Geneva – About one in eight people in the world lives with a mental disorder, the World Health Organization (WHO) said in a landmark report released on Friday, calling for urgent action on transforming mental healthcare.
Even before Covid-19, in 2019, the number of people living with a mental disorder was nearly a billion, including 14 percent of the world’s adolescents, a number that has been exacerbated by the pandemic in the last two years.
In the first year of the pandemic alone, the rates of the already-common conditions such as depression and anxiety went up by more than 25 percent.
The WHO report revealed that on average, countries dedicate less than two percent of their healthcare budgets to mental health.
As a result, just a small fraction of people in need get access to effective, affordable and quality mental health care.
The report urges mental health decision makers and advocates to step up commitment and action to change attitudes, actions and approaches to mental health, its determinants and mental healthcare.
“Everyone’s life touches someone with a mental health condition. Investment into mental health is an investment into a better life and future for all,” WHO Director-General Dr Tedros Adhanom Ghebreyesus said in a statement.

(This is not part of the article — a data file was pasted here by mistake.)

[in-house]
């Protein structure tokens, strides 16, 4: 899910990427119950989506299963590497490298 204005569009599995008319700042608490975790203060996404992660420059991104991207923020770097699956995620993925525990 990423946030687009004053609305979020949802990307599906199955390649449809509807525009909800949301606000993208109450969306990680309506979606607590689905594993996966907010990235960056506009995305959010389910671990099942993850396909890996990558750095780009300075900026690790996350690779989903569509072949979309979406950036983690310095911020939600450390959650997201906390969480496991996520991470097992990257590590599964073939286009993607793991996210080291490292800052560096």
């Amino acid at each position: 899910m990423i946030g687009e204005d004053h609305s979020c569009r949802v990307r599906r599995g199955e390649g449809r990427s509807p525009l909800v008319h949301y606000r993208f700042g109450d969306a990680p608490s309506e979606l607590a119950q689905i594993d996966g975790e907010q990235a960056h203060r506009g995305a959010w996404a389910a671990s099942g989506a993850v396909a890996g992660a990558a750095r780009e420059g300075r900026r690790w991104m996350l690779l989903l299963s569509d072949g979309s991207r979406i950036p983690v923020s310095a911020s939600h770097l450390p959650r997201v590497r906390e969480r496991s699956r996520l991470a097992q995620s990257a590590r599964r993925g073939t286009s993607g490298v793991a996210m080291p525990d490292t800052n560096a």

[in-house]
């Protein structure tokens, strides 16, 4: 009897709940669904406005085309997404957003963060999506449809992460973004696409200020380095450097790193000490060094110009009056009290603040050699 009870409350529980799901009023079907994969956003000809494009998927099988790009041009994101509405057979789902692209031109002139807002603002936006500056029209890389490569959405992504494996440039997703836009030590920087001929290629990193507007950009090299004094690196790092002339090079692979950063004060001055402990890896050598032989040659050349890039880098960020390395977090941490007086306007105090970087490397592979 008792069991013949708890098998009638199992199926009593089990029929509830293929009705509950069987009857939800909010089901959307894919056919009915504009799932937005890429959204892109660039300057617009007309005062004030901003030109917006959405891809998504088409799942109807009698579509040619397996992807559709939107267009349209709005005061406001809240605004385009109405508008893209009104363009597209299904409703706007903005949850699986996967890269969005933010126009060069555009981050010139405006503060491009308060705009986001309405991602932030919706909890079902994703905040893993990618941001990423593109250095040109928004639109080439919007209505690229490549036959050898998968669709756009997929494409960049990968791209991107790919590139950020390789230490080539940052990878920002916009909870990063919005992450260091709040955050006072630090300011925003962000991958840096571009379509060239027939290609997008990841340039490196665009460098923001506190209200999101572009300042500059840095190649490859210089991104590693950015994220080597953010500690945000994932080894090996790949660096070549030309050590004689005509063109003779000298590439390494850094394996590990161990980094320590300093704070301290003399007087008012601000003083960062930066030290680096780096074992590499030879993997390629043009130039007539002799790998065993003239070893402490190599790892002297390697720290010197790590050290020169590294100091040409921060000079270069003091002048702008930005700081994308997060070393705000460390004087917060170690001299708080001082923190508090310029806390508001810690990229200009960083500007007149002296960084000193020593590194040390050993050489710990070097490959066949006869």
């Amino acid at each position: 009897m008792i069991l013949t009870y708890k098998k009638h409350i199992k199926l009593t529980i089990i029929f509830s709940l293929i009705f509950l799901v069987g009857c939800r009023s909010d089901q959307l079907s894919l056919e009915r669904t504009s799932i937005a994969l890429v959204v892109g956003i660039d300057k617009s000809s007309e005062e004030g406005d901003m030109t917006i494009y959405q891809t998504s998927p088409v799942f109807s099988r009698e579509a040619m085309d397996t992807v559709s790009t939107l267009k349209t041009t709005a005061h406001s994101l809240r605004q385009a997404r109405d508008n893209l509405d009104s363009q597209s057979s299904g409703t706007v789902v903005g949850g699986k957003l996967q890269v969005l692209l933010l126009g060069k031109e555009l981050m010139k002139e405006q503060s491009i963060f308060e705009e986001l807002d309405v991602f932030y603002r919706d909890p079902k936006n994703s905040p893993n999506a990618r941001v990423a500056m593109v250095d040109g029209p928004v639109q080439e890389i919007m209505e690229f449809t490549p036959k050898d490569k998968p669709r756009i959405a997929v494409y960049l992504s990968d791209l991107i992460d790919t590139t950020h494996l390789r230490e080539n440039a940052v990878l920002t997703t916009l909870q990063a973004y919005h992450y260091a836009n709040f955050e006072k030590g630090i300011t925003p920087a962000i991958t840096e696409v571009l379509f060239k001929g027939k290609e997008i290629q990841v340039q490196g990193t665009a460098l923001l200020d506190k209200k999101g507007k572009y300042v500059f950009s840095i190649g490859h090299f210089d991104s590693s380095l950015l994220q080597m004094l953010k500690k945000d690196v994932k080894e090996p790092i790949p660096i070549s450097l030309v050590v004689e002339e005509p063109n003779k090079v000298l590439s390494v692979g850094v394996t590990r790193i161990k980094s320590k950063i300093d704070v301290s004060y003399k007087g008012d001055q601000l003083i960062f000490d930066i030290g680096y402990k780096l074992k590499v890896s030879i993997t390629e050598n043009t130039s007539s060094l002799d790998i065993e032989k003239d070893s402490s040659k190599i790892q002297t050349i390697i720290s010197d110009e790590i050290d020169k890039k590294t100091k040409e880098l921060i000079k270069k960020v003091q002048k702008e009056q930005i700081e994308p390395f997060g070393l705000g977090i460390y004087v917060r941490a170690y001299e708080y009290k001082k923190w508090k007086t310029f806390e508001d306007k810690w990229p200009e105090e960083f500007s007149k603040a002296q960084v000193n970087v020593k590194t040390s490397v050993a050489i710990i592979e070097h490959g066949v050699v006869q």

The report also called for an end to stigma, discrimination and human rights violations against people with mental health conditions, with 20 countries still criminalising attempted suicide.
It noted that globally, there may be 20 suicide attempts to every one death, and yet suicide accounts for more than one in every 100 deaths. It is a major cause of death among young people.
Mental disorders are also the leading cause of years lived with disability (YLDs), accounting for one in every six globally.
Schizophrenia, which occurs in approximately one in 200 adults, is a primary concern: in its acute states it is the most impairing of all health conditions.
Besides affecting the quality of life, mental health conditions also have “enormous” economic consequences, with productivity losses significantly outstripping the direct costs of care, the report said.
“The inextricable links between mental health and public health, human rights and socioeconomic development mean that transforming policy and practice in mental health can deliver real, substantive benefits for individuals, communities and countries everywhere,” Tedros said.
The report urges all countries to accelerate their implementation of the Comprehensive mental health action plan 2013-2030.
It makes several recommendations for action, including stepping up investments in mental health, reducing risks, building resilience and dismantling barriers that stop people with mental health conditions from participating fully in society, and diversifying and scaling up care options for all mental health conditions.